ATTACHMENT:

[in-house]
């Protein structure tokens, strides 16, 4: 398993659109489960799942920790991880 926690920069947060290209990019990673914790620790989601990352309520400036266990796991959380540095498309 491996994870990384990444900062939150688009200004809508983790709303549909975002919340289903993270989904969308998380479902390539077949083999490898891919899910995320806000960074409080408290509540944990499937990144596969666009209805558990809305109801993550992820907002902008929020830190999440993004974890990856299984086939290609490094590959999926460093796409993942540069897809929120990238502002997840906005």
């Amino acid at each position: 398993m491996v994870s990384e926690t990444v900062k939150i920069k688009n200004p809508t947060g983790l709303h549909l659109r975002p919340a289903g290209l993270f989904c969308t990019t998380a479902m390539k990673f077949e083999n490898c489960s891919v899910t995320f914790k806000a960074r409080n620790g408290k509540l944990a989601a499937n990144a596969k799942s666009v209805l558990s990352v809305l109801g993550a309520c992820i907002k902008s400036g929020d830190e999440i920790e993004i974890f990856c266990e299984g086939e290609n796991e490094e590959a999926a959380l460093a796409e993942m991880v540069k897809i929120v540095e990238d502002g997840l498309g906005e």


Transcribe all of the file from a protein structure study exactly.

[in-house]
């Protein structure tokens, strides 16, 4: 398993659109489960799942920790991880 926690920069947060290209990019990673914790620790989601990352309520400036266990796991959380540095498309 491996994870990384990444900062939150688009200004809508983790709303549909975002919340289903993270989904969308998380479902390539077949083999490898891919899910995320806000960074409080408290509540944990499937990144596969666009209805558990809305109801993550992820907002902008929020830190999440993004974890990856299984086939290609490094590959999926460093796409993942540069897809929120990238502002997840906005």
């Amino acid at each position: 398993m491996v994870s990384e926690t990444v900062k939150i920069k688009n200004p809508t947060g983790l709303h549909l659109r975002p919340a289903g290209l993270f989904c969308t990019t998380a479902m390539k990673f077949e083999n490898c489960s891919v899910t995320f914790k806000a960074r409080n620790g408290k509540l944990a989601a499937n990144a596969k799942s666009v209805l558990s990352v809305l109801g993550a309520c992820i907002k902008s400036g929020d830190e999440i920790e993004i974890f990856c266990e299984g086939e290609n796991e490094e590959a999926a959380l460093a796409e993942m991880v540069k897809i929120v540095e990238d502002g997840l498309g906005e």